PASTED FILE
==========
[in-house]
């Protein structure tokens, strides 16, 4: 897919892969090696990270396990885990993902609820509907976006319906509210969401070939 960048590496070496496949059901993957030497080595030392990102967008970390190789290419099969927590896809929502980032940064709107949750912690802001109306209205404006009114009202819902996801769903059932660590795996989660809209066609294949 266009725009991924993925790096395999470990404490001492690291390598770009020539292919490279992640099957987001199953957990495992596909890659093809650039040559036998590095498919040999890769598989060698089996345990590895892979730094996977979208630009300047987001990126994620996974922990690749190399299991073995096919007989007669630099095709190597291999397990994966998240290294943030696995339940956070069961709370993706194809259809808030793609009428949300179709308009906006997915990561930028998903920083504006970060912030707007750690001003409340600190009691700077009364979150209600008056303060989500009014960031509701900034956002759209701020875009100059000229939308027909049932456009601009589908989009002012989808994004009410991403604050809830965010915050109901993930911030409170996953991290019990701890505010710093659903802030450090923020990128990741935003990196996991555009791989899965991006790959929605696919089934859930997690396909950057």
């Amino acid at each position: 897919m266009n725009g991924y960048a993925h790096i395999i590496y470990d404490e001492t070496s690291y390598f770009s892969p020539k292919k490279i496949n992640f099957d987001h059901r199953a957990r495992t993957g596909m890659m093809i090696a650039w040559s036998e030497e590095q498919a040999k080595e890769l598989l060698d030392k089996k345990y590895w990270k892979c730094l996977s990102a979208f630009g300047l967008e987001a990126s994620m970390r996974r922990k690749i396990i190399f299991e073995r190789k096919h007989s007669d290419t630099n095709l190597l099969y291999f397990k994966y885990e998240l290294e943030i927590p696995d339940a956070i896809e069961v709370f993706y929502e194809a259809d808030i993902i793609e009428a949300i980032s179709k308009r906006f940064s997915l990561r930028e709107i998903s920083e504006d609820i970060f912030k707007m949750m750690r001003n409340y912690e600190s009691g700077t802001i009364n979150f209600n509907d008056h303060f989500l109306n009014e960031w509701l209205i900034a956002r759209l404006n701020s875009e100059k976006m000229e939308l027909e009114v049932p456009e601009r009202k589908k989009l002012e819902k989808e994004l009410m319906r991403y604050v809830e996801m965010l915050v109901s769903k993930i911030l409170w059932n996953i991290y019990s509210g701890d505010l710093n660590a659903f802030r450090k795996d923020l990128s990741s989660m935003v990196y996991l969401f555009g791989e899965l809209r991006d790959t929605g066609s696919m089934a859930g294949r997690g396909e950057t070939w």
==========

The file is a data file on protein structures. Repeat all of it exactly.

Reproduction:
[in-house]
């Protein structure tokens, strides 16, 4: 897919892969090696990270396990885990993902609820509907976006319906509210969401070939 960048590496070496496949059901993957030497080595030392990102967008970390190789290419099969927590896809929502980032940064709107949750912690802001109306209205404006009114009202819902996801769903059932660590795996989660809209066609294949 266009725009991924993925790096395999470990404490001492690291390598770009020539292919490279992640099957987001199953957990495992596909890659093809650039040559036998590095498919040999890769598989060698089996345990590895892979730094996977979208630009300047987001990126994620996974922990690749190399299991073995096919007989007669630099095709190597291999397990994966998240290294943030696995339940956070069961709370993706194809259809808030793609009428949300179709308009906006997915990561930028998903920083504006970060912030707007750690001003409340600190009691700077009364979150209600008056303060989500009014960031509701900034956002759209701020875009100059000229939308027909049932456009601009589908989009002012989808994004009410991403604050809830965010915050109901993930911030409170996953991290019990701890505010710093659903802030450090923020990128990741935003990196996991555009791989899965991006790959929605696919089934859930997690396909950057």
């Amino acid at each position: 897919m266009n725009g991924y960048a993925h790096i395999i590496y470990d404490e001492t070496s690291y390598f770009s892969p020539k292919k490279i496949n992640f099957d987001h059901r199953a957990r495992t993957g596909m890659m093809i090696a650039w040559s036998e030497e590095q498919a040999k080595e890769l598989l060698d030392k089996k345990y590895w990270k892979c730094l996977s990102a979208f630009g300047l967008e987001a990126s994620m970390r996974r922990k690749i396990i190399f299991e073995r190789k096919h007989s007669d290419t630099n095709l190597l099969y291999f397990k994966y885990e998240l290294e943030i927590p696995d339940a956070i896809e069961v709370f993706y929502e194809a259809d808030i993902i793609e009428a949300i980032s179709k308009r906006f940064s997915l990561r930028e709107i998903s920083e504006d609820i970060f912030k707007m949750m750690r001003n409340y912690e600190s009691g700077t802001i009364n979150f209600n509907d008056h303060f989500l109306n009014e960031w509701l209205i900034a956002r759209l404006n701020s875009e100059k976006m000229e939308l027909e009114v049932p456009e601009r009202k589908k989009l002012e819902k989808e994004l009410m319906r991403y604050v809830e996801m965010l915050v109901s769903k993930i911030l409170w059932n996953i991290y019990s509210g701890d505010l710093n660590a659903f802030r450090k795996d923020l990128s990741s989660m935003v990196y996991l969401f555009g791989e899965l809209r991006d790959t929605g066609s696919m089934a859930g294949r997690g396909e950057t070939w």